My great grandfather Emanuel served our nation fighting for the Union Army in the Civil War. He enlisted in Company E, Pennsylvania 99th Infantry Regiment on August 24, 1861. He was mustered out on March 15, 1864. His name is engraved on the Pennsylvania Monument on the Gettysburg Battlefield.
My mother is a lover of history. She was insistent that I know and understand the sacrifices that were made in order for me to have this life of freedom in these United States of America. In the 1960s she signed my father up to be a part of a Pennsylvania re-enactment group from Lancaster, PA known as the Lancaster Fencibles. My Father was not a lover of history—at least not Civil War history. He could talk for days about his WWII adventures and how his little minesweeper swept the English Channel on the morning of D-Day and if it weren’t for him and his crewmates D-Day would have never been a success! But—when the letter came, and he understood that he would be wearing a wool uniform, carrying a heavy rifle, and marching in the summer heat—he was not a happy man. But we went, because it was something Mother wanted to experience, and you know the old saying: “ If Momma isn’t happy…”
I was eleven when all this 100 year celebration of the Civil War was taking place. We drove to Virginia and participated in the re-enactment of the Battle of Bull Run. We drove to Maryland and participated in the Battle of Antietam, and we drove to Gettysburg and re-enacted the Battle of Gettysburg. I didn’t really get the significance; I only knew I was camping on Battlefields, digging for bullets, playing with horses, singing around campfires, climbing on rocks. It was a tom girl’s dream vacation. Every once in a while my Mother would insist I put on this long dress with these little hoops with white pantaloons and these little white gloves and pretend I was waving to my Daddy going off to war! I knew there was no sense in even thinking of saying no, so, I did as I was told. It was a sight, I can tell you that…
The last night we were in Gettysburg in July of 1963 my Mother took me by the hand and we went for a little walk. In 1963 the re-enactors were allowed to camp on the original Gettysburg Battlefield. They wanted it to be as authentic as possible, so there was no electric, only tents and campfires. There were showers bathrooms set up for us to use. But—on this night—Mother wanted me to experience this whole Civil War thing. So we set off on a little walk. She stopped walking on a little hill and told me to look and listen.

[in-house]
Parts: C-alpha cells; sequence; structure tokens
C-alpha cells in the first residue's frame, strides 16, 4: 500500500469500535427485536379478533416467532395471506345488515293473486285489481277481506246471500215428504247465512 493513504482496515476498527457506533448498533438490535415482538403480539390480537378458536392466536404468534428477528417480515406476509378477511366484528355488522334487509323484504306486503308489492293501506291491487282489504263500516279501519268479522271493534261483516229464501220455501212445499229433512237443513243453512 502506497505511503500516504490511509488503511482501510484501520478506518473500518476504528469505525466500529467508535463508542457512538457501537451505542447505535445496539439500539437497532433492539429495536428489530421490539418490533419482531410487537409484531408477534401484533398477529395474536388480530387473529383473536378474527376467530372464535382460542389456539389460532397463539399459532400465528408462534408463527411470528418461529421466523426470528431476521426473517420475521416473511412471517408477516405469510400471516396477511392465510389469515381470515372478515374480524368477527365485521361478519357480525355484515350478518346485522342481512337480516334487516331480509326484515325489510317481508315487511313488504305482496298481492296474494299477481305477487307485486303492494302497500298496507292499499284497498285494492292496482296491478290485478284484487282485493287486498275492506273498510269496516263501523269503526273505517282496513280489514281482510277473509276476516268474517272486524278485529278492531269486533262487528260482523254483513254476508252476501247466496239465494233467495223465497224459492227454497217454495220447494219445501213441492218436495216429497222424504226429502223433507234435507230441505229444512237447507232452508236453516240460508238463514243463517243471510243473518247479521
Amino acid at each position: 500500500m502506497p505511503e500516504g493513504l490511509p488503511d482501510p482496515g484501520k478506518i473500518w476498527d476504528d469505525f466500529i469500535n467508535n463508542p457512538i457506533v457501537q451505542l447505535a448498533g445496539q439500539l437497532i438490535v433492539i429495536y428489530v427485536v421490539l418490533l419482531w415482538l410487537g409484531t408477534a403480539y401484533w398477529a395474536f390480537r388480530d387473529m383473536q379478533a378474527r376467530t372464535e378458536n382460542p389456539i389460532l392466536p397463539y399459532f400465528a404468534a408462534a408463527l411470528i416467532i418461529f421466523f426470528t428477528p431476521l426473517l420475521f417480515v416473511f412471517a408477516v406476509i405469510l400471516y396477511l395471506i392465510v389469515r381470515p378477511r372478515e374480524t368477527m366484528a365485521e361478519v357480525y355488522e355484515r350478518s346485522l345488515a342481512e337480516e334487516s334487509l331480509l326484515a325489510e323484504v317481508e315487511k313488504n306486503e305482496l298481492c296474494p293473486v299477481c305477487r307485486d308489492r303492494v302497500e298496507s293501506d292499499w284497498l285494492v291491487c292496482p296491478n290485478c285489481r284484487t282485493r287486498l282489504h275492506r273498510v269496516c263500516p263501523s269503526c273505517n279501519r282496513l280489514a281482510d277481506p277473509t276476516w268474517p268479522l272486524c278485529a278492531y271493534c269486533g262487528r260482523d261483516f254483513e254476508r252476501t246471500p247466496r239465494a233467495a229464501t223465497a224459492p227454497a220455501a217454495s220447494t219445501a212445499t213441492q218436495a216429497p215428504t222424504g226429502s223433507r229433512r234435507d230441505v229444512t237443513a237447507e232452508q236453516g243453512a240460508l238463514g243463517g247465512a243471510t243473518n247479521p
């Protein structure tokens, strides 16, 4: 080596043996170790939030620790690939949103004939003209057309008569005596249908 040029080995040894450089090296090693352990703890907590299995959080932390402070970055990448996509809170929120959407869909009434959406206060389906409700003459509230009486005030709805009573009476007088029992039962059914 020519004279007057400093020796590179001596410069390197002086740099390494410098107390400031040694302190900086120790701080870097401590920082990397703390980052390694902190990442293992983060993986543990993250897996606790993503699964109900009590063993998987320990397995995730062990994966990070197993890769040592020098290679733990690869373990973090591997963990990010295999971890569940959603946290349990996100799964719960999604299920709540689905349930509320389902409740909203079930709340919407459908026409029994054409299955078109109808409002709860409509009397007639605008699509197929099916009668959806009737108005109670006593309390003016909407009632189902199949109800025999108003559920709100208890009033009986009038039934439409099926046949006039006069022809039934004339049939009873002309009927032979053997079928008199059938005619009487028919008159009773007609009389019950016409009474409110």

Fifty years later I can still see and hear the sights that were in front of me that evening. It was hot and humid—it was July in Pennsylvania! There were campfires everywhere burning softly in the night sky. I could see muskets stacked up by tents that were silhouetted in the glow of the fires. I could hear music—harmonicas and guitars—softly being played and I heard singing. Aura Lee, Battle Hymn of the Republic, Dixie. I could smell coffee and cigars and I could hear the horses softly settling in for the night. There was no gunfire in the evening, only the glow of the fires and the sounds of people gathering and remembering and wondering what it would have really been like 100 years earlier.
I didn’t know then that my great grandfather was on the same Battlefield 100 years to the day that I was. Perhaps on that evening with my mother I walked where he had walked, I saw the sights of the campfires as he would have had to have seen. I know now that the sights of the Battle that he must have seen would have stayed with him forever. The sounds of the cannons and the guns must have been horrific, and his work with the Ambulance Corps must have drained every ounce of compassion he might have had. I wish I could have known him. I wish I could have asked him questions. I wish I could have told him how very proud I am to be his great granddaughter.
Happy Veterans Day Great Grandpa Emanuel.